Art of the lion celebrated

Behind the scenes of Holden's design

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VERY MODEL OF CREATIVITY: The main Holden styling studio showing stages in design, c.1975 (RMIT Design Archives).

VERY MODEL OF CREATIVITY: The main Holden styling studio showing stages in design, c.1975 (RMIT Design Archives).

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Dream Factory exhibition goes behind scenes of design studio that gave birth to Holden.

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It's enough to drive a Holden nut giddy. Almost 60 years of rarely seen drawings, models, photos, films and memories from Holden designers are on display in Melbourne.

Running at Melbourne Town Hall, Dream Factory: GMH Design at Fishermans Bend 1964-2020 offers a rare insight into the little-known world of the GM-H Technical Centre.

It was the place where some of GMH's most significant and recognised cars came into being. Models represented include the HK and HQ Monaro, LC and LJ Torana, the Statesman, VN and VT Commodore, Bathurst TR-X Torana and the Hurricane concept car, on display as a scale model.

The studio - one of only three GM design centres in the world (the others were in Detroit and outside Frankfurt) - was an integral part of Australia's booming post-war manufacturing sector.

The drawings on display represent the work of nine designers. Among them is the unit's former head, Richard Ferlazzo, who joined Holden in 1988 and remained until its closure last year.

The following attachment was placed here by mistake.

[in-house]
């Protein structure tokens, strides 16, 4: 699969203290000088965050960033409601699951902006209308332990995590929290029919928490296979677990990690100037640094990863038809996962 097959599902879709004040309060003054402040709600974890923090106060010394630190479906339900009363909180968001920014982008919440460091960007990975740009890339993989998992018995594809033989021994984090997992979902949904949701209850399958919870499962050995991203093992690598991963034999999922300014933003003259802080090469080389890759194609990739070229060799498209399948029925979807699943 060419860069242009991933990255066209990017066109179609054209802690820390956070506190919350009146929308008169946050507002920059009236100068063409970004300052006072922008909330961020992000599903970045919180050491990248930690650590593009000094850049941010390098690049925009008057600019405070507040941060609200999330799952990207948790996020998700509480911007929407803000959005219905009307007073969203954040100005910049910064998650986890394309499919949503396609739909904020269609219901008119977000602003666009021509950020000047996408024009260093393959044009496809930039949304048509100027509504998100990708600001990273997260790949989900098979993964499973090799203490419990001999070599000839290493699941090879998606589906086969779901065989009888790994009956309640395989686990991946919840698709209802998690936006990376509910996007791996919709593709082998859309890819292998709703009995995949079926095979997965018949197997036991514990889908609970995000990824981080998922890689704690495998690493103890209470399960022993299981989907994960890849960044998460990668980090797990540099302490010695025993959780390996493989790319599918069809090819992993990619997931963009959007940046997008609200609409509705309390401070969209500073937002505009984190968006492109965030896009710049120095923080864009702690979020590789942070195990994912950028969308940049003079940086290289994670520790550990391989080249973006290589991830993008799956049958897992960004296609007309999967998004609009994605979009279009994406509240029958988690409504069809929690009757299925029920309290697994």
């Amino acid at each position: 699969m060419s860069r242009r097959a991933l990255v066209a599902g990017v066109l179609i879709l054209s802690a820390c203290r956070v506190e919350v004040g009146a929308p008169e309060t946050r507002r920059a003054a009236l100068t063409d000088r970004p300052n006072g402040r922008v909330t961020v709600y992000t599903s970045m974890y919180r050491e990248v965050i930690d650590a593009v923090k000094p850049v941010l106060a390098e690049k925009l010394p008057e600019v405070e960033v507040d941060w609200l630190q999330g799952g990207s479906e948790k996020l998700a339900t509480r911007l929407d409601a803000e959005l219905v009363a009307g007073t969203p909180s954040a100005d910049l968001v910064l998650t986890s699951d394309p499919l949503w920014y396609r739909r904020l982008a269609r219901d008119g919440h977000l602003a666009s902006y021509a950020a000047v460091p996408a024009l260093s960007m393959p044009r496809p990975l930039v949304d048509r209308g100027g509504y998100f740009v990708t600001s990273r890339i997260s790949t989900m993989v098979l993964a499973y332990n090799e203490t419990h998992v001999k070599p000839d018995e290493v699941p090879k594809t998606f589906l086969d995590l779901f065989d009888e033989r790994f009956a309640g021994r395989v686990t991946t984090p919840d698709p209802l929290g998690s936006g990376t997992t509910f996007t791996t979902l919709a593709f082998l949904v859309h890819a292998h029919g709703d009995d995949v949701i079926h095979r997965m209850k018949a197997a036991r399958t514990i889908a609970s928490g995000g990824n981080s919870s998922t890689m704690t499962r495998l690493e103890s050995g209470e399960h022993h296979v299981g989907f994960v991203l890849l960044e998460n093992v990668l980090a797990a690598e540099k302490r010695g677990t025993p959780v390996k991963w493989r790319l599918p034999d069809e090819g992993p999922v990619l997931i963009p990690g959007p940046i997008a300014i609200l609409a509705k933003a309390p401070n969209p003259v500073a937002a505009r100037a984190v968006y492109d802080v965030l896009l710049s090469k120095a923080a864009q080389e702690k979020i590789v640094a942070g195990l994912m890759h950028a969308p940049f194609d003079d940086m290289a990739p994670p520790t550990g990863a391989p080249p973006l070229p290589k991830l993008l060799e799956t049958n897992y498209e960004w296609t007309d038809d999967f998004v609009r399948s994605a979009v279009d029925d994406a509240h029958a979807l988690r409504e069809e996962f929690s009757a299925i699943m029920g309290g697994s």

He said designing for Holden was a dream job. "I had something to do with every Holden since the VN Commodore in small or large part."

Richard said Holdens were ideal for Australia. British and European cars tended to be be underpowered and ill-suited to rough roads, while most US cars were too big and too expensive to build and buy. The Holden, with its small six-cylinder engine, was ideal.

Richard, whose career highlights include leading the creation of the Efigy concept car and updating Holden's lion logo, is proud of what Holden achieved.

"The auto industry overseas is so huge that Australia is effectively a small player. But we have punched above our weight in terms of designing, engineering and manufacturing cars with a very small population. And in low volume but to a very high standard.

"I think that's probably what most overseas companies, and especially GM, respected most about Holden: its ability to do so much with so little and to improvise.

"But if I think what our greatest contribution to design was, it's the people. So many Australians have been very successful around the world and are still very much sought after."

Richard said GM's decision to close Holden was not unexpected. But the timing of it was. "It happened very quickly. It was announced in February and by June I had released the vast majority of people in my department."

He stayed on with 12 people who helped him wind up the facility, decommission the building and repurpose specialist equipment and send it back to GM.

The most important task, however, was looking after the cultural assets. "We had concept cars and historical cars that needed a home. We had photographic archives, renderings, negatives, slides - all sorts of stuff. It was a big job."

He's pleased with what was achieved. "We found homes for all those cars, we sent our concept cars to museums around Australia on a long-term loan, we set up an archive of all our design assets going back to the '50s, which we hope to digitise.

"I say we because although I no longer work for Holden or GM any more, I'm happy to help - it's a part of our history. I invested a lot of my career in it and I'm happy to see it preserved."

Dream Factory: GMH Design at Fishermans Bend 1964-2020, curated by HarrietEdquist (RMIT), until August 31, City Gallery, Melbourne Town Hall, Mon-Fri, 9am-5pm; free.

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